Hot, Dry Weather Expected Over Next Month

Clint Thompson Alabama, Drought, Drought, Environment, Florida, Georgia, Weather

By Clint Thompson

Hot and dry conditions appear to be the norm for the Southeast over the next month according to Pam Knox, University of Georgia Extension Agricultural Climatologist. That is not good news for dryland farmers who depend on rainfall to provide moisture. It is also sobering news for producers since irrigation will once again play a vital role in this year’s crops, like cotton, peanuts and corn.

Pam Knox

“If you look over about the next month, it looks like the predictions are for us to be warmer than usual and also maybe normal to below-normal rainfall. Summertime rain is really hit or miss rain. Some places will get more than others, it just depends where the thunderstorms go. But overall, with the high temperatures, we’re going to see a lot of stress on the plants because the evapotranspiration rates are pretty high,” said Pam Knox, University of Georgia Cooperative Extension Agricultural Climatologist. “You can start to see, at least along the Georgia Weather Network that soils are really drying out. I don’t see that changing anytime soon.

“It’s possible that we could go into a short-term flash drought. Now, we’re not even considered abnormally dry at this point. It’s not clear how bad it will get. It just looks like it’ll be a dry period for the next month or so.”

Knox also stressed that producers cannot expect relief from the tropics this time of year.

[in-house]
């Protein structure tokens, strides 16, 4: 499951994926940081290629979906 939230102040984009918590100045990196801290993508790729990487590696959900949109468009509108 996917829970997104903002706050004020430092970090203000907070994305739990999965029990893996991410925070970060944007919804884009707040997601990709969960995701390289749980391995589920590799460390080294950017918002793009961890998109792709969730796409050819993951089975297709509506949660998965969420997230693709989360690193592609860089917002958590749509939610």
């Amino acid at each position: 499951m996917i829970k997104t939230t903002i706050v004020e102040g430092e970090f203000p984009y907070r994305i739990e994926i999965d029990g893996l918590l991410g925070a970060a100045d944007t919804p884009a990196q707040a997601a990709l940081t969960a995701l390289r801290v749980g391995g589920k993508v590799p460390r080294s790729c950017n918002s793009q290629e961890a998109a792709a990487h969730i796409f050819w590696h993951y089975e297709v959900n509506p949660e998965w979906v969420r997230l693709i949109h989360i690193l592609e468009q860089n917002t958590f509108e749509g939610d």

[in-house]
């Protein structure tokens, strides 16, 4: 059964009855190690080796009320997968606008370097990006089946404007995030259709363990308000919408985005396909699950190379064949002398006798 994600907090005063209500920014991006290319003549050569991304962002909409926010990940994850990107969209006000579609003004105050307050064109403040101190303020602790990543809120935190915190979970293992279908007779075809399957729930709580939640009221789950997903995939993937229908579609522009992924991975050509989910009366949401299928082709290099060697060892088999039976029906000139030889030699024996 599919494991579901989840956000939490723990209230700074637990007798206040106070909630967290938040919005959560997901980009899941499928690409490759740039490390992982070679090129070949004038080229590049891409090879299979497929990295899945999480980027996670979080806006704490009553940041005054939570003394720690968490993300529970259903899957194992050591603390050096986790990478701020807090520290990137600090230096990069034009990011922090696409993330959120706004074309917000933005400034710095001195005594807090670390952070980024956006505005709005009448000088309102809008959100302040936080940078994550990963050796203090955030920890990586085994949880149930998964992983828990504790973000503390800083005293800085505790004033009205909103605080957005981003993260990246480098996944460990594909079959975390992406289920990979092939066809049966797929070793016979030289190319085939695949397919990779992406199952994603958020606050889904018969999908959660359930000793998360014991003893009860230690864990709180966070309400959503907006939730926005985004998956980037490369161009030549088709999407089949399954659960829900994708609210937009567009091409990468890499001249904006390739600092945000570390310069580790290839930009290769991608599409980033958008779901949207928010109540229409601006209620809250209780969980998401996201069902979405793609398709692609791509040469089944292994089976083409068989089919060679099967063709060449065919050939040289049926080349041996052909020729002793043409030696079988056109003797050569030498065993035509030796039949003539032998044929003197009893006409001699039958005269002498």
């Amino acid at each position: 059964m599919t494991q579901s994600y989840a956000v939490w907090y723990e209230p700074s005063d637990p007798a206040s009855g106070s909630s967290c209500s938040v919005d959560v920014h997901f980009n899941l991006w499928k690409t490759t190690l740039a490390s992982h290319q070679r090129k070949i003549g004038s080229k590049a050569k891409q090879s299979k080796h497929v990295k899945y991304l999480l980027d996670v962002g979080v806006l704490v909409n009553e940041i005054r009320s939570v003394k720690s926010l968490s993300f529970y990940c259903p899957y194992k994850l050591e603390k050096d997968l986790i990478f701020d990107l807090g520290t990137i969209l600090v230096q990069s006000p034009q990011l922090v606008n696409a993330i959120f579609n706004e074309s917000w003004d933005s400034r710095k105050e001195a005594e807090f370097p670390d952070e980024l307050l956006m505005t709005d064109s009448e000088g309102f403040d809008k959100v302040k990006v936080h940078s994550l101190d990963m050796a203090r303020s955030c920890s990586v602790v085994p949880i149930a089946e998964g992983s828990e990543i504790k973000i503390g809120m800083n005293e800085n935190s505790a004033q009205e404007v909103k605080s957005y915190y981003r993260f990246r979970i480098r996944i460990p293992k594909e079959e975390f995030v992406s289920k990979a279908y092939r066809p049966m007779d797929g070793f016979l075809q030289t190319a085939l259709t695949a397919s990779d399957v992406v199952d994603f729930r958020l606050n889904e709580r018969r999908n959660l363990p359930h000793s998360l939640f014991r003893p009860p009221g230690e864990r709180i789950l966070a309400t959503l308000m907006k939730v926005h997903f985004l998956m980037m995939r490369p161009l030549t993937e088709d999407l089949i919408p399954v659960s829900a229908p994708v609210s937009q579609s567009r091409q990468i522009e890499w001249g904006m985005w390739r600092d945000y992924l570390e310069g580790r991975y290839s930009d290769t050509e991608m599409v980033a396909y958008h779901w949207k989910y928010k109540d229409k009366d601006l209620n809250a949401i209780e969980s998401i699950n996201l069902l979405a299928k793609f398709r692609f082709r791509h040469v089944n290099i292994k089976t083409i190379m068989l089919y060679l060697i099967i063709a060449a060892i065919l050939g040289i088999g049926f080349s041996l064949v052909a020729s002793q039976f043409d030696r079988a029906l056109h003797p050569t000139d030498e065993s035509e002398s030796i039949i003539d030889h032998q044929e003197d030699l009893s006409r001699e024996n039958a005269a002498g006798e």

“Quite often, you get a little bit of an early activity in June and then it dies down until about mid-August when things really start to ramp up. I don’t think we’re going to see a lot of relief from tropical systems for the next month. As we get more into the tropical season, I think that will change,” Knox said.

Also, there is the increasing likelihood that we will experience a La Nina weather event.

“Typically, when we have a La Nina occurring, and right now we’re under a La Nina watch, the conditions in the Eastern Pacific Ocean are cooler than normal and they’re expected to stay that way. Usually it takes four months before they’ll declare an official La Nina. We’re in the right mode, we just haven’t been in it long enough yet to really say,” Knox said. “It’s not clear how strong of a La Nina it’s going to be. The predictions are it might last until January or February and then go back to neutral conditions. It’s not necessarily one that’s going to be really long. Sometimes they last for multiple years, but we don’t see any sign of that at this point.

“When we do have a La Nina, we do tend to have a little bit drier than normal fall. Dryness in the fall isn’t necessarily bad. It’s helpful for the people that’s trying to harvest. It’s just that if you’re trying to fill in the last of the pecans or get a little more growth out of the peanuts then dry conditions are not necessarily good.”

About the Author

Clint Thompson

Multimedia Journalist for AgNet Media Inc.